Hizo testamento en Trujillo (9 de junio de 1569), poco antes de partir para Granada, dejando a la voluntad de sus herederos la forma y disposición de su enterramiento ordenando ser “ por estar camino como estoy para servir a Dios y S.M. en esta guerra de Granada, mando que si muriese o falleciere en esta ciudad de Truxillo, que mi cuerpo sea sepultado y enterrado en el Monasterio de Nuestra Señora Santa María de las Beatas dé esta dicha ciudad, dentro de los muros della, y si en otra parte muriere, sean traídos mis huesos allí, al dicho Monasterio y puestos en el entierro que de suyo se dirá: mando y quiero y es mi voluntad que en el dicho Monasterio de las Beatas de Santa María se elija y haga una sepultura con su laude y armas y letras mías y de los dichos mis señores padres en la parte y lugar y según como mis testamentarios pareciere y que se dé al dicho Monasterio la limosna que se acostumbra y lo que quisieren y bien visto les fuere a los dichos mis testamentarios: mando que a la dicha sepultura y entierro se lleven los huesos de los dichos mis señores padres y ruego al cura y a los servidores de la Iglesia de Nuestra Señora de Santa María la Mayor donde los dichos mis padres están enterrados, que lo hayan por bien y que mis testamentarios en razón dello hagan a la dicha iglesia alguna limosna según y como en aquella cantidad les pareciere ”3. Don Francisco Pizarro de Vargas falleció en el año 1569 con motivo de las guerras de Granada y se pasa al protocolo su testamento después de acaecida ésta.


 HOUSE MUSEUM OF PIZARRO

Having visited de ground floor, where everything revolves around the reconstruction of a 16th century house, the staircase will take visitors up to the first floor and the museum focused exclusively on the life of Francisco Pizarro. The exhibition is divided into five sections, each relating to one of the key moments of the Conqueror´s life: The first years in America; the Inca Empire. First encounters, Peru and foundationsand the death of Pizarro.

The exhibits are shown in display cases, especially designed so that the eye can take in the wealth of detail in them. Each contains information in writing, photographs, drawings, etchings and facsimiles from the time and objects of all sorts, 90% of which are original.

The display cases are all the same size and shape, with a large upright panel at the back and a smaller, titled one across the base. There are also four additional sources of information: a summary panel, showing the most important events in the Conqueror´s life in chronological order, a computer on which the visitor can call up more in depth data on the subjects covered by the display cases; a scale model of Peru with geographical and historical information, and a large panel with paintings related to Pizarro´s life, hung over the staircase entrance.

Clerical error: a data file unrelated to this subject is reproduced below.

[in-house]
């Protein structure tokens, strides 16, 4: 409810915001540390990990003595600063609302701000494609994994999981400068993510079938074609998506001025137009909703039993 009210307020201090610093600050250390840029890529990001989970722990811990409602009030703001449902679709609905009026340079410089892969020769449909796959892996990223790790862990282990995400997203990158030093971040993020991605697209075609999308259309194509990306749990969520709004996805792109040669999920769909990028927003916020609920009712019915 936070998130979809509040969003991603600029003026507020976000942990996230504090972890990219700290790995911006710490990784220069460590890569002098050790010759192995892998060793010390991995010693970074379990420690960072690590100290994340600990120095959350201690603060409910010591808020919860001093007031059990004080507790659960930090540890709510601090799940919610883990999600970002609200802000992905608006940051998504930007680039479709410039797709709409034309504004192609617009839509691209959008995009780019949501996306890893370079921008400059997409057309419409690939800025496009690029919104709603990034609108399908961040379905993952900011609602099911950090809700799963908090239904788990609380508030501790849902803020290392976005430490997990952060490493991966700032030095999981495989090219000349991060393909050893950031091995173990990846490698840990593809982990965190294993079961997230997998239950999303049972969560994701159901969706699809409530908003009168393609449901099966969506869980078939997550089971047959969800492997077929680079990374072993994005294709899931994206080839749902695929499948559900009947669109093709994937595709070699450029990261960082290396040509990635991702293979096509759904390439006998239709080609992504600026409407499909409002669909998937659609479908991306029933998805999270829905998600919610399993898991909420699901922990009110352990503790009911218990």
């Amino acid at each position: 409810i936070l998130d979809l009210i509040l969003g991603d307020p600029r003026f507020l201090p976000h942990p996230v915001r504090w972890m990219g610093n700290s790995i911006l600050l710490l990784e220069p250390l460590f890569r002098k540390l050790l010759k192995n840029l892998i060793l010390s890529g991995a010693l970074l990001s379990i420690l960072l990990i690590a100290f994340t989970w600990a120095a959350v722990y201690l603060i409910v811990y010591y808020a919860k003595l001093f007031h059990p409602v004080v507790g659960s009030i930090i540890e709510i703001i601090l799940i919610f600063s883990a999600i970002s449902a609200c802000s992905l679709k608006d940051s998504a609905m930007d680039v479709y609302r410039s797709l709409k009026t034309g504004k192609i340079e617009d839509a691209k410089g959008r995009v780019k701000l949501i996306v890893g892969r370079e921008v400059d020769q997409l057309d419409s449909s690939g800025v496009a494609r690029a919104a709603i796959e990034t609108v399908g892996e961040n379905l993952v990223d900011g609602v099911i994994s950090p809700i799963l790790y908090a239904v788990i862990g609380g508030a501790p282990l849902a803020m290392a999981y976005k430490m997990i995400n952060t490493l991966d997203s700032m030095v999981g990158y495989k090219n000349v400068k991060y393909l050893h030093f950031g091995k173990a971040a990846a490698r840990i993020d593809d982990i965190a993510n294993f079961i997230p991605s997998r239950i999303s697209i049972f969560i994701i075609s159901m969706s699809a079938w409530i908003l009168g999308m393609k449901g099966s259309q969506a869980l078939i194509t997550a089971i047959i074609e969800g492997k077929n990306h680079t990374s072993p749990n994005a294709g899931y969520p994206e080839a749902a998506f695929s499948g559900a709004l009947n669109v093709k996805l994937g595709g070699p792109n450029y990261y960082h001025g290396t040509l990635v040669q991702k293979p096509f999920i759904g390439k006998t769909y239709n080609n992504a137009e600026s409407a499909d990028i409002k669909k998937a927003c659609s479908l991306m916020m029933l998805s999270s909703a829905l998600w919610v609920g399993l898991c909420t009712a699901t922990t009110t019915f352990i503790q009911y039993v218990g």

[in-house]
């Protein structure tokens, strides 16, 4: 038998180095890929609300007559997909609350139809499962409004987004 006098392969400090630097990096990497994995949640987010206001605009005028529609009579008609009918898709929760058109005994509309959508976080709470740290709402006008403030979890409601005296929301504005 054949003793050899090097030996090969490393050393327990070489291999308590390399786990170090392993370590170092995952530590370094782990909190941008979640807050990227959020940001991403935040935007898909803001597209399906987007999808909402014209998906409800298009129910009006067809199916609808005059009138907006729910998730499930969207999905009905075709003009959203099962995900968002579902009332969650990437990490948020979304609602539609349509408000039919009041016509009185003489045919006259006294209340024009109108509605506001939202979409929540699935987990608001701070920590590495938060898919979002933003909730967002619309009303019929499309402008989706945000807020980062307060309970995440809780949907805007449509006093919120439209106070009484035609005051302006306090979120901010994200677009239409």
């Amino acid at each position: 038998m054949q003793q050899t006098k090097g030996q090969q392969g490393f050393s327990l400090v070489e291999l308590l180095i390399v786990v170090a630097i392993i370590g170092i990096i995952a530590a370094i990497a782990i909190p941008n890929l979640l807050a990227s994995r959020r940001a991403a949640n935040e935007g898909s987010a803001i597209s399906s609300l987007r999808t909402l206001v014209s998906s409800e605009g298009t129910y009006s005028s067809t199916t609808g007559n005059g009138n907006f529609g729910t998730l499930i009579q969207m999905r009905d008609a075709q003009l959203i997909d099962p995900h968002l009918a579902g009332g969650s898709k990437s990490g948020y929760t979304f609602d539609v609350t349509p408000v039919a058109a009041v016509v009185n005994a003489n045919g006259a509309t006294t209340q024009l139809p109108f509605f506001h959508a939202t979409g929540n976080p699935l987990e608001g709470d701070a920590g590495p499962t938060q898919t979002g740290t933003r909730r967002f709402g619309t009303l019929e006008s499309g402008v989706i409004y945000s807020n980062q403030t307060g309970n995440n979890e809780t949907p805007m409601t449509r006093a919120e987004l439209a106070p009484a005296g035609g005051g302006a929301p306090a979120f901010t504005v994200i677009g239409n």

The first years in America
This section consists of three display cases, to the left of the stairs as one enters the upper floor.

The crossing

A map of the Atlantic ocean with Europe and America on either side serves as the focal point, around which are photos and drawings of the trip, while the lower part of the case shows the points of arrival and departure, with the dry landscape of Trujillo (Extremadura) and the tropical lushness of the Antillles represented on either side of a reproduction of Juan de la Cosas´s map. The idea is to make visitors aware if the enormous differences between the old and the new world and just what undertaking a journey between the two, must have entailed at that time.

The first years in America.

This showcase covers Pizarro´s stay in Panama, the upper part deals with this role in the discovery of the Pacific Ocean as lieutenant to Vasco Núñez de Balboa, a feat of key importance for future explorers and in the discovery and conquest of the Inca Empire. The lower part shows what the indigenous cultures on the Isthmus were like when the Spaniards first made contact with them. Apart from pictures, there is also a selection of Panamian objects related to the economic activities of the natives there (basket, arrow quivers and sharpeners) as well as some of their adornments (golden clasp).

The preparation for the Peruvian expedition

The upper part of the display case shows a map of the Panamanian Isthmus and the Pacific coasts of Southern America, the scene of the many voyages leading up to the conquest of Peru. Around this are documents and pictures related to what was known as the “Levante Enterprise” including the Capitulaciones from the Crown, required credentials for all colonial expeditions of conquest. The lower part deals with the Peruvian native prophecy according to which one of the heroes of their mythology. Viracocha, the bearded white man, would return to reclaim his old possessions.

The Inca Empire

Opposite the section on the first years in America, laid out symmetrically with it, are the three display cases of the Inca culture.

The Incas

This case explains what the world that Pizarro encountered must have looked like. Against a background of a drawing of the Peruvian pacific coast, which shows the Central Andes, one can see how vast the area the Inca Empire covered.

On the other side of the map are examples of the arts and crafts of the many people making up the empire and those of their predecessors. Some of the exhibits are archaeological findings: Inca cloth, three gold clasps, a Chancay bag, pieced together from the original material and the reproduction of a jug from one of the most ancient of Peruvian cultures, the Chavin. The lower part of this display case deals with the way empire was organised: storage areas, administration areas; it also includes a humanshaped vase from the Chimu culture on the northern coast of Peru.